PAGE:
10/31/2013: The Screwball: Celebrate good times, come on!by Azure Texan
10/31/2013: Player-A-Day: Leonys Martinby Brad Johnson
10/30/2013: Player-A-Day: Jon Lesterby Brad Johnson
10/30/2013: Forecasting the major 2013 awardsby Shane Tourtellotte
10/30/2013: The effect of seeing pitchesby Jon Roegele
10/29/2013: Putting the knock on pitching changesby Joe Distelheim
10/29/2013: Player-A-Day: Ryan Howardby Brad Johnson
10/29/2013: Losing momentum in the sixth gameby Dave Studeman
10/29/2013: Previewing the fall Stars gameby Jeff Moore
10/28/2013: Player-A-Day: Travis Woodby Brad Johnson
10/28/2013: Marquis Grissom: Mr. October Jr.by Frank Jackson
10/25/2013: The blackballing of Dick Dietzby Bruce Markusen
10/24/2013: Player-A-Day: Xander Bogaertsby Brad Johnson
10/24/2013: The Screwball: Put it in neutral?by Azure Texan
10/24/2013: The all-decade team: the ‘00sby Richard Barbieri
10/24/2013: Player-A-Day: Michael Wachaby Brad Johnson
10/23/2013: Earn money watching baseballby Dave Studeman
10/23/2013: Player-A-Day: Jose Iglesiasby Brad Johnson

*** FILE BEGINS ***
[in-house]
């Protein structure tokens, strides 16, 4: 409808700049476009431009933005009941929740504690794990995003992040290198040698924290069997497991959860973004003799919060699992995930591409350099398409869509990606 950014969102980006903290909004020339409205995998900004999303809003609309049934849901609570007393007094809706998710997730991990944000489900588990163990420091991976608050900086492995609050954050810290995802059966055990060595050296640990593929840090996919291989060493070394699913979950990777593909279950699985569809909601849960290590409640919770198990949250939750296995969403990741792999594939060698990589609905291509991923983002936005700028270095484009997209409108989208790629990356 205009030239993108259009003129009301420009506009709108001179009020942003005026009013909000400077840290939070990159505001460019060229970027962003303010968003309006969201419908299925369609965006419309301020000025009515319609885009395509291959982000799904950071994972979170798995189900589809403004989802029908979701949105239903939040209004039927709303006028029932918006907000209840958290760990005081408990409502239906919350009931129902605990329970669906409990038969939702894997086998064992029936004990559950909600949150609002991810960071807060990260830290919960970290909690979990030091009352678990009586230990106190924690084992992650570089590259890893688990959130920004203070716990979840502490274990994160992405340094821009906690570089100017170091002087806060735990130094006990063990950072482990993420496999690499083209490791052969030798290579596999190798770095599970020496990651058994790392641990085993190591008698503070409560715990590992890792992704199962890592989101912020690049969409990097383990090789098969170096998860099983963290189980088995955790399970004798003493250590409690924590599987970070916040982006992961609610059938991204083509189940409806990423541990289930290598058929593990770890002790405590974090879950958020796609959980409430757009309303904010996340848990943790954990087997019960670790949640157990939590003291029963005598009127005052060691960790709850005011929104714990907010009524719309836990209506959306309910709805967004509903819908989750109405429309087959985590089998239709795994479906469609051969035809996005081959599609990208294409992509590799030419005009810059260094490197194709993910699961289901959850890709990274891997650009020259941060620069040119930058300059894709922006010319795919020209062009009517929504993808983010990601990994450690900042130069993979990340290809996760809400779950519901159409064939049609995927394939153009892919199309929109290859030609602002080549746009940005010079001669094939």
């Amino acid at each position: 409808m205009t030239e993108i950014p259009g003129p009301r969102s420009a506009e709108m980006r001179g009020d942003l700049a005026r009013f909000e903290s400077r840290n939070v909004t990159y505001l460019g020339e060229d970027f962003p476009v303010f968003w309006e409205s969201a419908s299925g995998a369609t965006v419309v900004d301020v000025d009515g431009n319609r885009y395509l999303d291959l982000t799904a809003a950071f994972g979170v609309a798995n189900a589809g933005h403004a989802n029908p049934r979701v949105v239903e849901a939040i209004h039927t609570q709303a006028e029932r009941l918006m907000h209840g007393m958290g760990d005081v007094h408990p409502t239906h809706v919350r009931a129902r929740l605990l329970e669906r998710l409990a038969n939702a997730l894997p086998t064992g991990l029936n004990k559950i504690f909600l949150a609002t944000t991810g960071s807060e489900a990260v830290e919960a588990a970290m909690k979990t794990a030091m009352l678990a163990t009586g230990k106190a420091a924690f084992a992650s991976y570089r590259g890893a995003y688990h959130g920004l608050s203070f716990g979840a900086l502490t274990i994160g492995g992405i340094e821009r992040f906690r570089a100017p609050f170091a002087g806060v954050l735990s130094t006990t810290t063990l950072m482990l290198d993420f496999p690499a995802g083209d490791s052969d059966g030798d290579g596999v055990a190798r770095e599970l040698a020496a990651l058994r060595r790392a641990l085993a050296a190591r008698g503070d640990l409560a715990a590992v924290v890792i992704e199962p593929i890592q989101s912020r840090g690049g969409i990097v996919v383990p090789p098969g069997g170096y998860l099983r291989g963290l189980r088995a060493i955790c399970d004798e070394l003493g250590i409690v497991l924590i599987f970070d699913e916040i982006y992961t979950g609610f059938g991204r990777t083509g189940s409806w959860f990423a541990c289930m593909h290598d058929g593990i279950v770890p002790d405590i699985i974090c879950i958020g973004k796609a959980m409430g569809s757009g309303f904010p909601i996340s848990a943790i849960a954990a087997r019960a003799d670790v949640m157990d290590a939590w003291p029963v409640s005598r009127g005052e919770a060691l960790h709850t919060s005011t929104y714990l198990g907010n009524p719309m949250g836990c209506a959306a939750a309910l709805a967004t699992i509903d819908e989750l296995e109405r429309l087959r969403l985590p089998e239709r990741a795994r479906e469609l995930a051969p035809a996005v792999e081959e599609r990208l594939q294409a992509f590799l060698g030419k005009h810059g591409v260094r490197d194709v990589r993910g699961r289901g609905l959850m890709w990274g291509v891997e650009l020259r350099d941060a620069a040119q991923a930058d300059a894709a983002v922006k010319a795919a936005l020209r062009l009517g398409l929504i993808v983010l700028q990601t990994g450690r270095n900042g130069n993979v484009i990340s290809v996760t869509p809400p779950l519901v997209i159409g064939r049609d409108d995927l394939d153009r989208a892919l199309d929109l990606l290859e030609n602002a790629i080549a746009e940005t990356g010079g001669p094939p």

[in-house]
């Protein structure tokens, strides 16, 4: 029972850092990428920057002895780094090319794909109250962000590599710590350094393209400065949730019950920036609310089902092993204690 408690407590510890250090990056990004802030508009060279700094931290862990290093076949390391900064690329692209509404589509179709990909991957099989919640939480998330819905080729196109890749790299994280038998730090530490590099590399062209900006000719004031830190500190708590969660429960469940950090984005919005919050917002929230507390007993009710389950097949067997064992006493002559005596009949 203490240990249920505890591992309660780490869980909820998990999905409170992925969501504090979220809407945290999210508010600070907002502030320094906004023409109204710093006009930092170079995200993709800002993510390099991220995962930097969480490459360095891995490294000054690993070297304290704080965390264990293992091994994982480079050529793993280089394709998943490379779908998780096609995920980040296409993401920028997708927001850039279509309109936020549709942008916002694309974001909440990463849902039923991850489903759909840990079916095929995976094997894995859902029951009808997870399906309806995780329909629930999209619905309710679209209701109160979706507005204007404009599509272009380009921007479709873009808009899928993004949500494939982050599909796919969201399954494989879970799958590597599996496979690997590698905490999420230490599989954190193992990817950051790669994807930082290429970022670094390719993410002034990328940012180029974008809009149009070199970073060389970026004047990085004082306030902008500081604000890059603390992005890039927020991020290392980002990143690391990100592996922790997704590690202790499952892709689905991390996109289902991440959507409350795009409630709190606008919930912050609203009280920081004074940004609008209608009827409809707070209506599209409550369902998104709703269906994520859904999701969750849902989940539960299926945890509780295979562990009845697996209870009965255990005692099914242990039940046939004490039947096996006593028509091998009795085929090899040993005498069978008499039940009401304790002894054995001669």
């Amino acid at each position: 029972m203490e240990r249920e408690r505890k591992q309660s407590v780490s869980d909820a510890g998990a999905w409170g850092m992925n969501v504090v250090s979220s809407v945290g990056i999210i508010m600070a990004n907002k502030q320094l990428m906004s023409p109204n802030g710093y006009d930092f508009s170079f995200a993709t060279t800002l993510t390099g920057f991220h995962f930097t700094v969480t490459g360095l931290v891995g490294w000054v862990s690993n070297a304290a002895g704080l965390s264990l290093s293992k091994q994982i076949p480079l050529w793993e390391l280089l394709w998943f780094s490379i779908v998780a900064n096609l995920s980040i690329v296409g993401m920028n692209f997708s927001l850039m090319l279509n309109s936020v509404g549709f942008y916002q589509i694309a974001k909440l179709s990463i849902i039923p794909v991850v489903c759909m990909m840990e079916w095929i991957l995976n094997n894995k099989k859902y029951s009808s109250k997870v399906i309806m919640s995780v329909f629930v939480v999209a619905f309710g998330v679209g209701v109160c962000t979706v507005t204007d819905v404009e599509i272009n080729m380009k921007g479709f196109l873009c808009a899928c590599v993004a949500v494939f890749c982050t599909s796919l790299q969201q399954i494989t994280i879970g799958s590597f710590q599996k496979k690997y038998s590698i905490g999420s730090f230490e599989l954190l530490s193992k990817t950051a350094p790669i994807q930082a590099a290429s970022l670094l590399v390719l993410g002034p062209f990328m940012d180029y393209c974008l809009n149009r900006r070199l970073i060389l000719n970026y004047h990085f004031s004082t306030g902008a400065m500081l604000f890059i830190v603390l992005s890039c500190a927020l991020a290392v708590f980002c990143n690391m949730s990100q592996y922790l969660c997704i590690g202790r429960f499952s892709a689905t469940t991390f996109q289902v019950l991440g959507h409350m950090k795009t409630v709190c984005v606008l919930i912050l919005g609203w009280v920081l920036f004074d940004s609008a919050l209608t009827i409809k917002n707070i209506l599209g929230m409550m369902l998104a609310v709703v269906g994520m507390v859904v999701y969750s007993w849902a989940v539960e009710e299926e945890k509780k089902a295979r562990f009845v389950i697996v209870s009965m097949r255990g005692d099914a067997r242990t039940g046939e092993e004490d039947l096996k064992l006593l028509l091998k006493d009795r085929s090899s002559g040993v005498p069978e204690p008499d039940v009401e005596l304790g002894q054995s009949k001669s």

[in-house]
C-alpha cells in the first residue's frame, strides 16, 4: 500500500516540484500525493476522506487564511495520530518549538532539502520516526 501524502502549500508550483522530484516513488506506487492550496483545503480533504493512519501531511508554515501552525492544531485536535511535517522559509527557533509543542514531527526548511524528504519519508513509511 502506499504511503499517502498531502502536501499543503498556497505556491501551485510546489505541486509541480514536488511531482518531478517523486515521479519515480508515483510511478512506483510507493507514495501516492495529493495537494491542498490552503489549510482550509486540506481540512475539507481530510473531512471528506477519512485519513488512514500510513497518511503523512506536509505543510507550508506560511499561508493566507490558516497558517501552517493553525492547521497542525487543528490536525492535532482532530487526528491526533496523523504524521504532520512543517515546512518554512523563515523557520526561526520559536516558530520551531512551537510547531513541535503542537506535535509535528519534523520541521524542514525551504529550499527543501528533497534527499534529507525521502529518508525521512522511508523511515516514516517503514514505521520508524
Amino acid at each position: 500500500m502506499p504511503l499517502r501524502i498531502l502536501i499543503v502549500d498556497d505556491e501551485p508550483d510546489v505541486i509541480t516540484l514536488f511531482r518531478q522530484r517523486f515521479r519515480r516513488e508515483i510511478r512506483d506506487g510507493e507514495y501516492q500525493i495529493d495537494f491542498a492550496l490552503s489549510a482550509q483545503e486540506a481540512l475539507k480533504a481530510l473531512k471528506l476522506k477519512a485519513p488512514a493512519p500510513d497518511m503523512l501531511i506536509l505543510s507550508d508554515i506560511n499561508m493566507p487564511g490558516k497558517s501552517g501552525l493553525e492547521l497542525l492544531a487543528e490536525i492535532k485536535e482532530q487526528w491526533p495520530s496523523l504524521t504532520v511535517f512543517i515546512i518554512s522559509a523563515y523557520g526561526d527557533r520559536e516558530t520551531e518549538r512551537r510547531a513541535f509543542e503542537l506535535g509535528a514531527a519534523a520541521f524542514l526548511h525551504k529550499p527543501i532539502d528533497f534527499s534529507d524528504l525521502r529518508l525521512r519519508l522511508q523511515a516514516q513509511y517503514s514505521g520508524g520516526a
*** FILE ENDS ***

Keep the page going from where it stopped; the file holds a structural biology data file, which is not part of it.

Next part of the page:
10/23/2013: 20th anniversary: The Joe Carter gameby Chris Jaffe
10/23/2013: Giants take a risk with Lincecum’s two-year dealby Matt Filippi
10/23/2013: BOB: Nolan Ryan retires…for nowby Brian Borawski
10/22/2013: Where does David Price fit?by Jeff Moore
10/22/2013: Survey says?!?!?by Greg Simons
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April 29, 2012
Holland and an imperfect gameI got my first chance to watch my nine-year-old nephew Holland play baseball on Friday. His game was, unsurprisingly, a very different experience from watching the big leaguers. I won't give all the gory details, but a short example from the third inning will show what made an impression on me.
Holland reached base on a 5-4 force-out. On the next pitch, the opposing catcher let strike one roll a couple feet away, and Holland swiped second. The next pitch, ball one, went in the dirt too, and Holland took third. Then, after a walk, the pitcher turned his back for a moment, and not only did Holland steal home, but in the confusion the runner on first got all the way to third.